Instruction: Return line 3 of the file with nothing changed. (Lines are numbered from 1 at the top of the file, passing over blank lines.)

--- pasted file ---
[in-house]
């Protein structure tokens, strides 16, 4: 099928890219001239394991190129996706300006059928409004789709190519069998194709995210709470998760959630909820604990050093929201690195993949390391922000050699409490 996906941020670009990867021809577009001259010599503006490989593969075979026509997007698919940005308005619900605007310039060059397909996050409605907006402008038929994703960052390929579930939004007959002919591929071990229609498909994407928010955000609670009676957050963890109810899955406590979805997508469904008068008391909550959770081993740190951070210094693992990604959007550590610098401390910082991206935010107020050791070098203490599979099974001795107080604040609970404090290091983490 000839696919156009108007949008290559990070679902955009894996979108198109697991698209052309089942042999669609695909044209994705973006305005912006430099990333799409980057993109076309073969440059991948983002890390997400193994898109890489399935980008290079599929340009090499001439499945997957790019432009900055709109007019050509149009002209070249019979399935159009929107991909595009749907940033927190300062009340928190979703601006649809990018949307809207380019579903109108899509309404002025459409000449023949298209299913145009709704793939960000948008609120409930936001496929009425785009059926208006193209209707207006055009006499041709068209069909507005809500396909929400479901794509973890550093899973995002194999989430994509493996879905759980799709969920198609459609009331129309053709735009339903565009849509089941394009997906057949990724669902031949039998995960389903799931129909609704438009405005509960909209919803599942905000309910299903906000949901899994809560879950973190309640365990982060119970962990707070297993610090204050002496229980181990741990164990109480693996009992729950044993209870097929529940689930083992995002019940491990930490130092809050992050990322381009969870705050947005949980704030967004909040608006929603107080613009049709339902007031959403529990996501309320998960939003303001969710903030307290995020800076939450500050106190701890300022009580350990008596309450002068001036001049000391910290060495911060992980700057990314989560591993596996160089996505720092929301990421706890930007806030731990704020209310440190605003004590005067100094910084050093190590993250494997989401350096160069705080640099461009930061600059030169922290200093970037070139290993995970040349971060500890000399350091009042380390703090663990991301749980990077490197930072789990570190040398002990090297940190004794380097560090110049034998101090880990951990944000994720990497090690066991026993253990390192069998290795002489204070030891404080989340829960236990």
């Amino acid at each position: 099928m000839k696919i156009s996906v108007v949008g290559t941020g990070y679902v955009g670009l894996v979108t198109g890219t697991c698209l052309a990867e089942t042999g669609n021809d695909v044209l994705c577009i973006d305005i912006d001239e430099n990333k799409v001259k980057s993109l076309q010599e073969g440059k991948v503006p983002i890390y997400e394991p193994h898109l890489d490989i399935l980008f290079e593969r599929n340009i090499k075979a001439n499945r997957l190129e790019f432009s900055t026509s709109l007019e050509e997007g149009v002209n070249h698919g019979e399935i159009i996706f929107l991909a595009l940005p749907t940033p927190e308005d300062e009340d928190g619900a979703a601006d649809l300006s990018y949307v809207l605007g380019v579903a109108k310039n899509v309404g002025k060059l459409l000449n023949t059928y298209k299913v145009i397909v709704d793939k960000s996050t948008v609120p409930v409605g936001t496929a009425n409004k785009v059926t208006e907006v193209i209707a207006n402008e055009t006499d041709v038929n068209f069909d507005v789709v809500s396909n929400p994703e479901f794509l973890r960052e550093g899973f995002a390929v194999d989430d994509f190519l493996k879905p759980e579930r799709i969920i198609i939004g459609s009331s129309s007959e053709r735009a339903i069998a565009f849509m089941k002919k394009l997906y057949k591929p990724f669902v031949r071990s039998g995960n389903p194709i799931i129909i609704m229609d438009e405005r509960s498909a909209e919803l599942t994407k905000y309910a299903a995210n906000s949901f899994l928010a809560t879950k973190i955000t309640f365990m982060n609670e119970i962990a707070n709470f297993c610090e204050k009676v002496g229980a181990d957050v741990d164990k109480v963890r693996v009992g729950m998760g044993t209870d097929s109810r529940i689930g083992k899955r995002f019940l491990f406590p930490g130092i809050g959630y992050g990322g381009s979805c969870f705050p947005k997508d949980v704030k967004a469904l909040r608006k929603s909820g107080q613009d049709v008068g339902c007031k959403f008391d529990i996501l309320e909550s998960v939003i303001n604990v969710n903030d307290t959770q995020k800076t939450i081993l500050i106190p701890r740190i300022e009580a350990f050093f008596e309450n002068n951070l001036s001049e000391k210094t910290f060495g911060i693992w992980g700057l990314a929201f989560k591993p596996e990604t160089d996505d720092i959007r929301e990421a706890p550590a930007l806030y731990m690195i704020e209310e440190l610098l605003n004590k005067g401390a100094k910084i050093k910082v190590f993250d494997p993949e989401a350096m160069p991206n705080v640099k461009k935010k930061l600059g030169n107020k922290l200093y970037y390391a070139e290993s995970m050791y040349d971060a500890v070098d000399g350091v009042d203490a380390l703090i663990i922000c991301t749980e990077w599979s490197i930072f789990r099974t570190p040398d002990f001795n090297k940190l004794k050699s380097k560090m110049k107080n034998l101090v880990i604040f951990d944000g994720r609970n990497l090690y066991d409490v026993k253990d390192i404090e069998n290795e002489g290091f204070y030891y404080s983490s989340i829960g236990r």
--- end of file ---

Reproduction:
């Amino acid at each position: 099928m000839k696919i156009s996906v108007v949008g290559t941020g990070y679902v955009g670009l894996v979108t198109g890219t697991c698209l052309a990867e089942t042999g669609n021809d695909v044209l994705c577009i973006d305005i912006d001239e430099n990333k799409v001259k980057s993109l076309q010599e073969g440059k991948v503006p983002i890390y997400e394991p193994h898109l890489d490989i399935l980008f290079e593969r599929n340009i090499k075979a001439n499945r997957l190129e790019f432009s900055t026509s709109l007019e050509e997007g149009v002209n070249h698919g019979e399935i159009i996706f929107l991909a595009l940005p749907t940033p927190e308005d300062e009340d928190g619900a979703a601006d649809l300006s990018y949307v809207l605007g380019v579903a109108k310039n899509v309404g002025k060059l459409l000449n023949t059928y298209k299913v145009i397909v709704d793939k960000s996050t948008v609120p409930v409605g936001t496929a009425n409004k785009v059926t208006e907006v193209i209707a207006n402008e055009t006499d041709v038929n068209f069909d507005v789709v809500s396909n929400p994703e479901f794509l973890r960052e550093g899973f995002a390929v194999d989430d994509f190519l493996k879905p759980e579930r799709i969920i198609i939004g459609s009331s129309s007959e053709r735009a339903i069998a565009f849509m089941k002919k394009l997906y057949k591929p990724f669902v031949r071990s039998g995960n389903p194709i799931i129909i609704m229609d438009e405005r509960s498909a909209e919803l599942t994407k905000y309910a299903a995210n906000s949901f899994l928010a809560t879950k973190i955000t309640f365990m982060n609670e119970i962990a707070n709470f297993c610090e204050k009676v002496g229980a181990d957050v741990d164990k109480v963890r693996v009992g729950m998760g044993t209870d097929s109810r529940i689930g083992k899955r995002f019940l491990f406590p930490g130092i809050g959630y992050g990322g381009s979805c969870f705050p947005k997508d949980v704030k967004a469904l909040r608006k929603s909820g107080q613009d049709v008068g339902c007031k959403f008391d529990i996501l309320e909550s998960v939003i303001n604990v969710n903030d307290t959770q995020k800076t939450i081993l500050i106190p701890r740190i300022e009580a350990f050093f008596e309450n002068n951070l001036s001049e000391k210094t910290f060495g911060i693992w992980g700057l990314a929201f989560k591993p596996e990604t160089d996505d720092i959007r929301e990421a706890p550590a930007l806030y731990m690195i704020e209310e440190l610098l605003n004590k005067g401390a100094k910084i050093k910082v190590f993250d494997p993949e989401a350096m160069p991206n705080v640099k461009k935010k930061l600059g030169n107020k922290l200093y970037y390391a070139e290993s995970m050791y040349d971060a500890v070098d000399g350091v009042d203490a380390l703090i663990i922000c991301t749980e990077w599979s490197i930072f789990r099974t570190p040398d002990f001795n090297k940190l004794k050699s380097k560090m110049k107080n034998l101090v880990i604040f951990d944000g994720r609970n990497l090690y066991d409490v026993k253990d390192i404090e069998n290795e002489g290091f204070y030891y404080s983490s989340i829960g236990r």